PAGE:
Asteroid reconstruction resembles mathematical detective work
Post-doc Matti Viikinkoski’s scientific track record of reconstructing asteroids has earned him a special recognition that few mathematicians have received: an eponymous asteroid.
Matti Viikinkoski works as a postdoctoral researcher in the Inverse Problems Research Group at the Laboratory of Mathematics.
Anubis, Brahms, Casablanca, Monty Python, Pavarotti, Rembrandt, Rolling Stones, Tolkien. Thousands of asteroids bear the names of ancient gods, cities, rock stars, fictional characters and famous authors, composers, artists and athletes.
Asteroids are usually named after their discoverers, but occasionally the International Astronomical Union names asteroids in honour of distinguished scientists from other fields. One of the mathematicians to receive this rare honour is Matti Viikinkoski from Tampere University of Technology (TUT). He works as a postdoctoral researcher in the Inverse Problems Research Group at the Laboratory of Mathematics.
His namesake asteroid travelling through the galaxy is called ‘11815 Viikinkoski’.
Premier software for modelling asteroids
Matti Viikinkoski has developed the world’s most versatile software for modelling asteroids.
Matti Viikinkoski has developed the world’s most versatile software for modelling asteroids. It builds on computations performed by the Inverse Problems Research Group and effectively reveals the shapes and spin states of asteroids.
“My software is openly accessible online. The models are based on all the available data sources, such as the brightness of asteroids, radar observations, and images taken by large telescopes,” says Viikinkoski.
A typical example of an inverse problem is the 3D reconstruction of an asteroid that is 100 kilometres in diameter and observed from a distance of more than 200 million kilometres.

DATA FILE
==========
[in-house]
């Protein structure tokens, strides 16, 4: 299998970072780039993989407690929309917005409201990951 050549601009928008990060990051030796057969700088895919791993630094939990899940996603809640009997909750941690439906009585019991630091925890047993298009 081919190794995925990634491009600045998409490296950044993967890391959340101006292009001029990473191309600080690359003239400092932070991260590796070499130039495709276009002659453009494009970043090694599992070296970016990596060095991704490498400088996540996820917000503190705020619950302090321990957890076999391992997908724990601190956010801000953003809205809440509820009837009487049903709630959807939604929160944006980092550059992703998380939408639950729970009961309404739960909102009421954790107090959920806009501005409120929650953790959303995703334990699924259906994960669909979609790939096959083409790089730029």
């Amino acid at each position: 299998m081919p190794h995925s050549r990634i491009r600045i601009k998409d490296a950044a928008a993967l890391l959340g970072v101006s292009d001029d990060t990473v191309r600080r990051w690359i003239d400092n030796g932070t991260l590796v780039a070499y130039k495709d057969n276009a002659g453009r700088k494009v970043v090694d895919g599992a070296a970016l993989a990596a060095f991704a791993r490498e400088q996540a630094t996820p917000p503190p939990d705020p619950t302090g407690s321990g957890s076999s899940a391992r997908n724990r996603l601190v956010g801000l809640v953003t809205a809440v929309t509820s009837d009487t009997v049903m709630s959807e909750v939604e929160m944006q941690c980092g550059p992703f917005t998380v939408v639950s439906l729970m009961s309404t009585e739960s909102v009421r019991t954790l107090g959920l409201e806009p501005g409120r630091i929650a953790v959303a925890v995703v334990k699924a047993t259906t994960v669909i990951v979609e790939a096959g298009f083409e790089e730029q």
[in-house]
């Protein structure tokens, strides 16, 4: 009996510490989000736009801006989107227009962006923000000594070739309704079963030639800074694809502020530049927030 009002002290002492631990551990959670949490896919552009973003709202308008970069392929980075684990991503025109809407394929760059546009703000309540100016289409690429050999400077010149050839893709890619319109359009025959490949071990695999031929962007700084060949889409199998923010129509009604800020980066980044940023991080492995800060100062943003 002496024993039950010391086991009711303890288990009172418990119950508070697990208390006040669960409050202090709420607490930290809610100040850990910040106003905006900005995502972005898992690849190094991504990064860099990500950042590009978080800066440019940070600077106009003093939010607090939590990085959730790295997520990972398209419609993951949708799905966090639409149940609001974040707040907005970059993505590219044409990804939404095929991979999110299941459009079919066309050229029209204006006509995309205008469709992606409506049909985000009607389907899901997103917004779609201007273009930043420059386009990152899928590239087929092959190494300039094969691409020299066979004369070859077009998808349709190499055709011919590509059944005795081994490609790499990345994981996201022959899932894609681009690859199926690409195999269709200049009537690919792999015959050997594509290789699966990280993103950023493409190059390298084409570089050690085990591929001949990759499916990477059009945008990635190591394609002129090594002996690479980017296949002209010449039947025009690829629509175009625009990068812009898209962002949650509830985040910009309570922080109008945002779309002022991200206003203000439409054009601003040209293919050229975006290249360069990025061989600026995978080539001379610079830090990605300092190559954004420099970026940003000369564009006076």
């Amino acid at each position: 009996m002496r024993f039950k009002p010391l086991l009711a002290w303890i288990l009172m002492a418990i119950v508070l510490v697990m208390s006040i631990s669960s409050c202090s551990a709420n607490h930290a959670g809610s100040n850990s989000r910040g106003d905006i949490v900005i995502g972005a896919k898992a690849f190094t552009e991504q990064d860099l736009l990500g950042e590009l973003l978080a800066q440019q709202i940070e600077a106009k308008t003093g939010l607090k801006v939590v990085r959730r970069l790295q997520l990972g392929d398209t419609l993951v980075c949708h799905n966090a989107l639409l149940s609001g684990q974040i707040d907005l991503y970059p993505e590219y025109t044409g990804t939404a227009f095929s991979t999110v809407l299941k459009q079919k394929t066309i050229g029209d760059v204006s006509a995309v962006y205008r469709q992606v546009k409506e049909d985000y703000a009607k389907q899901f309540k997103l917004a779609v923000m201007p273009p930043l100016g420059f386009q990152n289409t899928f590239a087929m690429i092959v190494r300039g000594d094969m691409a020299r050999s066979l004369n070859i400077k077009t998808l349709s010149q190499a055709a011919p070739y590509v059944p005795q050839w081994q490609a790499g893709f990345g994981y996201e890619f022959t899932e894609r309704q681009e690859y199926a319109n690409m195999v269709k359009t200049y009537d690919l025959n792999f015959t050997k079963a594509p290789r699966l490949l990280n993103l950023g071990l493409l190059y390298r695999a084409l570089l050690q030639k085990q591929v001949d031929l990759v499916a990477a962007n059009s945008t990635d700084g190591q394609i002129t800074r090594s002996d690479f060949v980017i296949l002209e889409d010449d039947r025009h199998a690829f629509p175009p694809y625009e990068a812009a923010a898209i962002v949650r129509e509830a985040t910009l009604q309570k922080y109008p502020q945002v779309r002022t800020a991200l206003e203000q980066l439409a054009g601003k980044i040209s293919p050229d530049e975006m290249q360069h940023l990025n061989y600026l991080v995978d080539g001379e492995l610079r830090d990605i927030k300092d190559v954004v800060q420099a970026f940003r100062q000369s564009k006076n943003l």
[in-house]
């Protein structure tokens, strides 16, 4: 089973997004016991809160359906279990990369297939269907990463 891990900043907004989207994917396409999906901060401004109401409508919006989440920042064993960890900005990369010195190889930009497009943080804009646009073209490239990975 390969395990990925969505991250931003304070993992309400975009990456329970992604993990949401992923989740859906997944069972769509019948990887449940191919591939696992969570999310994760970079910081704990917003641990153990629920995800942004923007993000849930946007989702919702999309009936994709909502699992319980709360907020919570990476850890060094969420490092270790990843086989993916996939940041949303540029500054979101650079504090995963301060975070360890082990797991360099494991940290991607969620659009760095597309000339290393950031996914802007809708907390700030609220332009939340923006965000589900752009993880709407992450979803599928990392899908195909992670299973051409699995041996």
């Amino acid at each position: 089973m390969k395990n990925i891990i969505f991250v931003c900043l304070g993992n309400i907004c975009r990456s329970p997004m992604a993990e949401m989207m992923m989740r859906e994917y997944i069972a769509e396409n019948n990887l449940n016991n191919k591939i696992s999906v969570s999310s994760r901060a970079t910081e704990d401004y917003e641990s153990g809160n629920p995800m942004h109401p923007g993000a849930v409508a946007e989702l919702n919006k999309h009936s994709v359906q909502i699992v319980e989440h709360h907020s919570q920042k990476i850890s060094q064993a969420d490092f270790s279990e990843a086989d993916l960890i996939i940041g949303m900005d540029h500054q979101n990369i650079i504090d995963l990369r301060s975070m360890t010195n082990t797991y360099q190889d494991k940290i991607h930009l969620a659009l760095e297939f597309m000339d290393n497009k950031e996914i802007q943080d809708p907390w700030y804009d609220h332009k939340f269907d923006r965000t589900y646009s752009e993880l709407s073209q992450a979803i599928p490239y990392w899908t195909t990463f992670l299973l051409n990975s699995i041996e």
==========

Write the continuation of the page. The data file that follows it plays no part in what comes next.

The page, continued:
“Asteroids are remnants of the early solar system. 3D models enable us to find out how dense they are and what they are made of. It will be possible to mine asteroids for metals in the future, but the first step is to remotely determine their shape and composition. Then a miniature satellite can be launched to take a closer look.”
Viikinkoski is engaged in extensive international efforts to observe and map the surface features of 50 large asteroids.
Sleuthing through inverse problems
Research on inverse problems falls under the umbrella of applied mathematics. Inverse problems arise when causal factors have to be reconstructed based on their effects. The recovery of unknown parameters largely depends on indirect measurements.
“Inverse problems are solved by finding a mathematical model that matches the set of observations. The problems are inherently challenging, because the observations may yield multiple equally good solutions or mathematical models. Additional parameters must be considered to identify the best fit,” says Mikko Kaasalainen, professor in the Laboratory of Mathematics at TUT.
Kaasalainen likens inverse modelling to detective work with emphasis on mathematical expertise. This is especially so when observations are limited, noisy or indirect, meaning that the unknown variables cannot be directly deduced.
“It’s a bit like Sherlock Holmes or CSI trying to identify a killer only by looking at a smear of paint,” Kaasalainen describes.
World-class expertise in inverse modelling and imaging
Inverse modelling can be applied to all types of measurements and imaging. Researchers at TUT are exploring the use of inverse modelling in areas ranging from mathematics and space research to biology and medical imaging.
TUT is part of the Academy of Finland’s Centre of Excellence of Inverse Modelling and Imaging, which has already received funding for its third consecutive term running from 2018 to 2025. The centre comprises researchers from TUT, five other Finnish universities and a geophysical observatory.